- Charles Stone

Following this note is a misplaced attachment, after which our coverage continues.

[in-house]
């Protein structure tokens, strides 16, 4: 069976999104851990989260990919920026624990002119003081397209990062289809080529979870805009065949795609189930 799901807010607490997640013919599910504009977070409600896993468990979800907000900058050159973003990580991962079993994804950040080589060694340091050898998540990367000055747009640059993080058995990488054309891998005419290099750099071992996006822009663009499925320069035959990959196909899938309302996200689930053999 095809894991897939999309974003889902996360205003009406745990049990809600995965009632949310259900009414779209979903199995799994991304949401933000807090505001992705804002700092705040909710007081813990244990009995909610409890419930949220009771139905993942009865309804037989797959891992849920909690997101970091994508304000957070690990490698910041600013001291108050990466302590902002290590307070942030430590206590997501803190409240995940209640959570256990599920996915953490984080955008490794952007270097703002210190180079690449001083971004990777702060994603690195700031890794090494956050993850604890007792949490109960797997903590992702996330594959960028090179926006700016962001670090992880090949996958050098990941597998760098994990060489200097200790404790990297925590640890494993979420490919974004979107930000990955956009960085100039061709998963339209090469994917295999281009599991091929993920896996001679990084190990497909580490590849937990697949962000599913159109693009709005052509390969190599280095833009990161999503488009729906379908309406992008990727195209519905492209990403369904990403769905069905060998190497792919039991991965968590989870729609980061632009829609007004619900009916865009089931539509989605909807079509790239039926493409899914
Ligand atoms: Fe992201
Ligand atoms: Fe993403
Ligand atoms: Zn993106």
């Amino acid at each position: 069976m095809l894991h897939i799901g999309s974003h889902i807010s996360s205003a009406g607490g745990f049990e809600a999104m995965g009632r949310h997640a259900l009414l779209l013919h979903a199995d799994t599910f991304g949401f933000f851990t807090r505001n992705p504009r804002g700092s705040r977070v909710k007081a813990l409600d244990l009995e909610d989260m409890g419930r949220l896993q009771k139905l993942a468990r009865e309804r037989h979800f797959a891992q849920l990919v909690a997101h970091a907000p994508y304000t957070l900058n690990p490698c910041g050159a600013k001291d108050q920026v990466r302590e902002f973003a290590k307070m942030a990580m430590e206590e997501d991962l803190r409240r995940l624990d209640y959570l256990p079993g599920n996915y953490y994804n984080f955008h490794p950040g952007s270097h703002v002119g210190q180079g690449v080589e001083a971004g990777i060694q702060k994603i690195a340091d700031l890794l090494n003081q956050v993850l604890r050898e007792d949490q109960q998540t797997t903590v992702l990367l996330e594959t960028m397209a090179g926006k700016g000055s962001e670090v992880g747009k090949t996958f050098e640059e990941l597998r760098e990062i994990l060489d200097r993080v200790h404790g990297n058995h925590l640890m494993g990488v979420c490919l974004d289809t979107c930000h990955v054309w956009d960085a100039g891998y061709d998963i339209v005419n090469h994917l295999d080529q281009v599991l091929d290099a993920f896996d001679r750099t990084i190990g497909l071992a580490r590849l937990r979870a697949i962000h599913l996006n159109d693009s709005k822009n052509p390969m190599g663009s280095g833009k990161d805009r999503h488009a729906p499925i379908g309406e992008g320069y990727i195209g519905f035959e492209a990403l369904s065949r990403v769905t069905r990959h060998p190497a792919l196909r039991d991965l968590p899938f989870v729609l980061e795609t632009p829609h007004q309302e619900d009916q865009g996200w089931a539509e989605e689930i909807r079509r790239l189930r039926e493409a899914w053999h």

Ancient Greek mythology offers an important lesson for anyone in ministry, or in any leadership position, for that matter. As one fable goes, Narcissus was a beautiful hunter. As a boy, his face looked as if it were chiseled from the purest marble. His beauty attracted others to him, but he could never let anyone get close even though they tried to extend their love to him. He resisted because he had found another love. One day at age 16, as he walked along the mythical river Styx, he stopped to sip water from a calm pool. As he knelt, the image he saw in the pool transfixed him. He immediately discovered his new love, the image of himself. His obsession with his own image kept him from giving or receiving love from others. The story says that because he could not bear to leave his reflection, he lay down by the pool and pined away for himself. Eventually the earth absorbed him and he became the flower narcissus. Thus, the word narcissist came to mean a person who has a fixation with himself. What are some indicators that a pastor or a leader may be a narcissist? And what are the dangers to his or her ministry and family? Peter Steinki, a prolific author and church ministry consultant, has worked with hundreds of churches and pastors in the last 40 years. He once worked with 65 pastors who had affairs and found that narcissism lay at the root of most of those failures. These pastors’ need for others to value them and their need to feel important led them to sexualize their desires. Their narcissistic tendencies led them to moral failure. Based on my experience with others and upon the insight of others like Steinki, I believe that if a pastor shows signs of narcissism and doesn’t admit them and seek help, he has doomed himself to failure. The narcissistic pastor lives with an inflated sense of self-importance and an insatiable drive to be liked and to be at the center of attention. Satan will capitalize on these traits and tempt him to compromise his morals and values. A narcissistic pastor will create a false self to cover his fear of humiliation. Exposure to the real person is anathema to him. Steinki says that a narcissistic pastor’s drive to avoid disclosure often results in these kinds of behavior. 1. Rage if he experiences shame, for shame exposes his true self. 2. An inordinate need for praise in order to feel important. 3. The feeling of entitlement to special treatment. 4. The immense need for continual feedback of how important she is. 5. The feeling of superiority and its reinforcement from others. 6. Strong reaction to rejection and disapproval, sometimes with intense rage. 7. The lack of the capacity to mourn, a defense against depression. 8. Calculating and conniving behavior to “maintain” supplies of continuous adulation. 9. An impaired capacity for commitment. 10. No capacity for self-focus or self-examination. Unfortunately, ministry can give rise to narcissism. We are often in the limelight and get kudos and compliments from others that feed our egos. In the past two decades, it seems that annually some well-known pastor commits adultery or fails in some public moral way, often rooted in narcissistic tendencies. Unfortunately, narcissists often exude qualities we laud: self-confidence, a magnetic personality, strong platform skills and the ability to motivate others. Narcissism is deadly. Perhaps that’s one reason the Bible often speaks against pride and for humility. Would you add any traits to this list? Have you ever seen a narcissistic pastor change? What helped him change? ________________________________________________________  Peter L. Steinke, “Clergy Affairs,” Journal of Psychology and Christianity Vol. 8 No. 4 (1989), pp.60-61.